Six Thinking Hats is a group and individual thinking methodology based on the premise that the human brain thinks and processes information in six distinct ways: via questions, emotions, bad and good points judgment, creativity and thinking (or more accurately, meta-thinking). Huh-wha?
Wikipedia describes the six metaphorical hats (and their corresponding colours) thusly:
- Questions (White) – considering purely what information is available, what are the facts?
- Emotions (Red) – instinctive gut reaction or statements of emotional feeling (but not any justification)
- Bad points judgment (Black) – logic applied to identifying flaws or barriers, seeking mismatch
- Good points judgment (Yellow) – logic applied to identifying benefits, seeking harmony
- Creativity (Green) – statements of provocation and investigation, seeing where a thought goes
- Thinking (Blue) – thinking about thinking
In the grand scheme of Six Thinking Hats, the idea is that you’ll use these six methods — or rather, put on these six different hats — to structure the way you’re thinking about a problem or task.
Coloured hats are used as metaphors for each state. Switching to a state is symbolized by the act of putting on a coloured hat, either literally or metaphorically. These metaphors allow for more complete and elaborate segregation of the states than the preconceptions inherent in people’s current language. All of these thinking hats help [achieve]deeper [thinking] . The six thinking hats indicate problems and solutions about an idea you might come up with.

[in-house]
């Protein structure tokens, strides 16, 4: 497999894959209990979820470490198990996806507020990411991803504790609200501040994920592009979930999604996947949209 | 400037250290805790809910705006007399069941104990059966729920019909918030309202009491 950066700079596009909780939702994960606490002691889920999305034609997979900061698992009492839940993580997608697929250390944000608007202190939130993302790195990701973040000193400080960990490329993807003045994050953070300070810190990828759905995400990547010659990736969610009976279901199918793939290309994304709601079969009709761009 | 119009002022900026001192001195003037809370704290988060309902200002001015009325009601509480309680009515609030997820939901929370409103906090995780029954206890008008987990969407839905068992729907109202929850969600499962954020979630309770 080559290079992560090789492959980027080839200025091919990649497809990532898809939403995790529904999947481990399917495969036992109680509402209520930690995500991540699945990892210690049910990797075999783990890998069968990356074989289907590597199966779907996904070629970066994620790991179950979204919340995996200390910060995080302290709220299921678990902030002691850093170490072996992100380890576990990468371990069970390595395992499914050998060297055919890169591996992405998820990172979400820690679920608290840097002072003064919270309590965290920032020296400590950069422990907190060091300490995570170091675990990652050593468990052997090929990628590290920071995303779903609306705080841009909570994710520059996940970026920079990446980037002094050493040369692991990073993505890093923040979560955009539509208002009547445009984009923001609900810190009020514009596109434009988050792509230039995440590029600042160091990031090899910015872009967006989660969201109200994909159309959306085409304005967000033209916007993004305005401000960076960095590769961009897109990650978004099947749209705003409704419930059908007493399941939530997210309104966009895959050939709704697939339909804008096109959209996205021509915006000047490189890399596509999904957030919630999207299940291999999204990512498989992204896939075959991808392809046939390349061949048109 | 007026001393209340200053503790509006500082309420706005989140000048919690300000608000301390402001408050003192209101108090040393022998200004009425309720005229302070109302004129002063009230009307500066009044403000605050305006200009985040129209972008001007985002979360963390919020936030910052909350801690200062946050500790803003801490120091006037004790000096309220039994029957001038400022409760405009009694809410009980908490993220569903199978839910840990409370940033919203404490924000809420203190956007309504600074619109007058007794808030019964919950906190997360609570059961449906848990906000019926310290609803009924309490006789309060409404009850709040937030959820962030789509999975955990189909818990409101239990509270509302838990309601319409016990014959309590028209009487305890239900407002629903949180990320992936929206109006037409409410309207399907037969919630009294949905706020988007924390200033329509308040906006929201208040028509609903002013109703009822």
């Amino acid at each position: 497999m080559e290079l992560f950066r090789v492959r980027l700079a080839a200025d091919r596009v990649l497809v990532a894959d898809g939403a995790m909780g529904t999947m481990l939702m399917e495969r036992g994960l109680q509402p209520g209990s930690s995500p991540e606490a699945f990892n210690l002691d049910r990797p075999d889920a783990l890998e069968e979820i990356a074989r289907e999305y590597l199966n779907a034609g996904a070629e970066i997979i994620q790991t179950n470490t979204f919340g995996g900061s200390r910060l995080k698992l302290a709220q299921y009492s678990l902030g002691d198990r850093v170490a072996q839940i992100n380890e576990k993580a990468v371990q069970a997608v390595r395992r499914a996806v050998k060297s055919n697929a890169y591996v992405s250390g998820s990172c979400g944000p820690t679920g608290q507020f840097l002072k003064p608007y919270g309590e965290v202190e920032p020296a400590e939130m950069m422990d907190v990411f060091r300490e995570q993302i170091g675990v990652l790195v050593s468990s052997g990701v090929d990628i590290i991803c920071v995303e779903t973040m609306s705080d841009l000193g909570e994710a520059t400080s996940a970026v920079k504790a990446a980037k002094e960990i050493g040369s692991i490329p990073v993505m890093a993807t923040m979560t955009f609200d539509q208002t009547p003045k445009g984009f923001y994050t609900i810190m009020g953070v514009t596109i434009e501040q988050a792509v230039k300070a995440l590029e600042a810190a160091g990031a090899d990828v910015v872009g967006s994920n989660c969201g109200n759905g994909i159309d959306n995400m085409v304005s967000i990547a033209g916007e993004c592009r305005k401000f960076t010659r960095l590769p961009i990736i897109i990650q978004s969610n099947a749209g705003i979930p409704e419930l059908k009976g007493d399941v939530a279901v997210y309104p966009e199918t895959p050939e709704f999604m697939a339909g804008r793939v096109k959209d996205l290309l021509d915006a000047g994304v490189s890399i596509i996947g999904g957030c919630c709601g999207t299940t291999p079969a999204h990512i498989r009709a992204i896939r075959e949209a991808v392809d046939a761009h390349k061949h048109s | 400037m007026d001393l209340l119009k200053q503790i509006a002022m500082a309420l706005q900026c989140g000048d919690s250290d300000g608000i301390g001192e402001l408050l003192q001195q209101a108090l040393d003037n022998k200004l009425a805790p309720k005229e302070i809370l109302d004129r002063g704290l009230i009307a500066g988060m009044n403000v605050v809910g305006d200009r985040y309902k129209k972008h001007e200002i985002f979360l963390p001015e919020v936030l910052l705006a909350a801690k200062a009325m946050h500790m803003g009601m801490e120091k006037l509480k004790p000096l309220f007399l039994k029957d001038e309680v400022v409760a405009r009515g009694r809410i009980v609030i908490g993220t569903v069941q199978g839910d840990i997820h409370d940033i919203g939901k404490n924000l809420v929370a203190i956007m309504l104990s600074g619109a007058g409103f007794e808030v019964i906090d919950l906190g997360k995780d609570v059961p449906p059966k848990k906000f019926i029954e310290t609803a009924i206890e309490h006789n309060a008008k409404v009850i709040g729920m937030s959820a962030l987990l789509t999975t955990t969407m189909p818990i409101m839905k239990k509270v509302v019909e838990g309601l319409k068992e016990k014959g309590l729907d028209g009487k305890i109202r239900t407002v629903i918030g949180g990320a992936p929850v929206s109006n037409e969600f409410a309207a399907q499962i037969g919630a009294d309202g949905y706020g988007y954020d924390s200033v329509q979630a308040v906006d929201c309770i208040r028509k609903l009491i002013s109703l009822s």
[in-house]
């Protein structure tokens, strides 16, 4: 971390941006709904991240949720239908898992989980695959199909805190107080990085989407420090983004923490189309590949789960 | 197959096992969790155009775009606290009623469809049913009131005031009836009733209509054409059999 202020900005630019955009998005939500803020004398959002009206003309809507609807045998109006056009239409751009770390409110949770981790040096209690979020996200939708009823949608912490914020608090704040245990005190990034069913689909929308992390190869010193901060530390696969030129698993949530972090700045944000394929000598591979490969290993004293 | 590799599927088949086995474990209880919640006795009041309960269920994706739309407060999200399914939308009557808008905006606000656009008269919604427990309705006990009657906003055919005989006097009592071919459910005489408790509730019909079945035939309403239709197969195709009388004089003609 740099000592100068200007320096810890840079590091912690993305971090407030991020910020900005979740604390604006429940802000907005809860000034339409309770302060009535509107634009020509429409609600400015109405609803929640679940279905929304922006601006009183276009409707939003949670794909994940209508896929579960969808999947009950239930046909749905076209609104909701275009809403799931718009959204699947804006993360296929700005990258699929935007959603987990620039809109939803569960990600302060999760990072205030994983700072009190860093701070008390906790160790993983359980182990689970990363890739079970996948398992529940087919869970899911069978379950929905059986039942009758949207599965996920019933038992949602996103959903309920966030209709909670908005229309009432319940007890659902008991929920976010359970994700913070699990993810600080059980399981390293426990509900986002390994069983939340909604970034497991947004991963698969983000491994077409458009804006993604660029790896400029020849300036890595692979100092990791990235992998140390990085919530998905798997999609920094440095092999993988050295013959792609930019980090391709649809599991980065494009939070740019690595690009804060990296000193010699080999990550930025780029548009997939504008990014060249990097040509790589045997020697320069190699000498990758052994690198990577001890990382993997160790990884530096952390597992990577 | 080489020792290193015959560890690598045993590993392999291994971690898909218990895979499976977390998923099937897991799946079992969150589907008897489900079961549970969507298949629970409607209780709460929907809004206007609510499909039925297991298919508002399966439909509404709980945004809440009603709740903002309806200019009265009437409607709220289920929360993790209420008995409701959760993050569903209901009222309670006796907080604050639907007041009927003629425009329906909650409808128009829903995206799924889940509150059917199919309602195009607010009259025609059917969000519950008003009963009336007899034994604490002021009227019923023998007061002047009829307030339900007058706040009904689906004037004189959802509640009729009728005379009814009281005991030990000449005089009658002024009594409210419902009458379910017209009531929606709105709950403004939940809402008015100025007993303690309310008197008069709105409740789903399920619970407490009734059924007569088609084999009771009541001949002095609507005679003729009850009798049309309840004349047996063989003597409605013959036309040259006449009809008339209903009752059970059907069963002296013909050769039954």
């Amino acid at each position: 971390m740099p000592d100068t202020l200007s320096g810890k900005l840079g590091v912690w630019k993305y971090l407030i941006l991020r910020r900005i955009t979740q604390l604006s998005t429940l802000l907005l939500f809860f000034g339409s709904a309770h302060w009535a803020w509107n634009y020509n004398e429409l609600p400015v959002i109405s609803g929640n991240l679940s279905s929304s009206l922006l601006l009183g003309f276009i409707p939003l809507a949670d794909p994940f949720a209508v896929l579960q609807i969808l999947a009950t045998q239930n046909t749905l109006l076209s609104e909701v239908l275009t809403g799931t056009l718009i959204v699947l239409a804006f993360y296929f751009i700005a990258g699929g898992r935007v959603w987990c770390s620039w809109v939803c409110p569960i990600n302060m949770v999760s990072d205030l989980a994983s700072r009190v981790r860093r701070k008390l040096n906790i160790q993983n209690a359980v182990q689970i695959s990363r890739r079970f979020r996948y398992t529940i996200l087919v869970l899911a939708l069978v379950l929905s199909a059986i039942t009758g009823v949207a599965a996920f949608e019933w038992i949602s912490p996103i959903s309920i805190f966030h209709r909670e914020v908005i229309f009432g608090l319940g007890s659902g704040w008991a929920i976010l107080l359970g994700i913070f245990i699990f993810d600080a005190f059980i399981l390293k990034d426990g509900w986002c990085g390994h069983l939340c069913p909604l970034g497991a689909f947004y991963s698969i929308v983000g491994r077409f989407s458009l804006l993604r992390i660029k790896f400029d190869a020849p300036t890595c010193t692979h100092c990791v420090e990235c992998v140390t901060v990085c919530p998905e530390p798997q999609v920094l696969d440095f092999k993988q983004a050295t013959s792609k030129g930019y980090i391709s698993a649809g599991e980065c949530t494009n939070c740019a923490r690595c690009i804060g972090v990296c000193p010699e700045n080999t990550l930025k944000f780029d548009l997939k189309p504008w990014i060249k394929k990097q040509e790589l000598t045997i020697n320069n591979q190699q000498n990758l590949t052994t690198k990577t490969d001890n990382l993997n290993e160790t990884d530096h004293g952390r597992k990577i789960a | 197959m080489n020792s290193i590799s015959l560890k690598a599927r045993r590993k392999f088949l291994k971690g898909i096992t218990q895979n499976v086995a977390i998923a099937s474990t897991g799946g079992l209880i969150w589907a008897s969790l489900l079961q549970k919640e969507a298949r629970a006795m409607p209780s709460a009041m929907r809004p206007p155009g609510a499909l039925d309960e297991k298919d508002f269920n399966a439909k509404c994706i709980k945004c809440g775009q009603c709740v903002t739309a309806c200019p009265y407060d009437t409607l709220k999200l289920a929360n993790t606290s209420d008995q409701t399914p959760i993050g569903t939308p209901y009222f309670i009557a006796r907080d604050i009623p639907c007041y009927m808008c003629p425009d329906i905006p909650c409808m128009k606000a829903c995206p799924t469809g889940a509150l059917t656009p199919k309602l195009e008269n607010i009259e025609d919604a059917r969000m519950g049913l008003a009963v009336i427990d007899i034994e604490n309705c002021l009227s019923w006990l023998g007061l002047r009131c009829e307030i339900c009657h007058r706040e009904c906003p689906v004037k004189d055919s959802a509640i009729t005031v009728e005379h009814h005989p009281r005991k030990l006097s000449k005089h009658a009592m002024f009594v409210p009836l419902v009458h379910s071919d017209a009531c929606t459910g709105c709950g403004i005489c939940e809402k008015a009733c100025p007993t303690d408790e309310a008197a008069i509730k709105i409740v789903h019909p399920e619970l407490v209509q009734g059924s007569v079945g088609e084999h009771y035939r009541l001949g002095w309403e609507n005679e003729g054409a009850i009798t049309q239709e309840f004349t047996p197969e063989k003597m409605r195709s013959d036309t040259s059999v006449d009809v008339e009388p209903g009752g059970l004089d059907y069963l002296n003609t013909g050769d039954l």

At the end of the day, the six hats probably won’t revolutionise the way you think and get things done. But like most tools of its kind, it does offer an interesting perspective for thinking about how we think, and how we tackle problems. You may not feel like restricting your thoughts specifically to any one hat under normal circumstances, but if you hit a roadblock in your thinking, considering the six hats seems like a useful exercise that could help dislodge your stuck brain.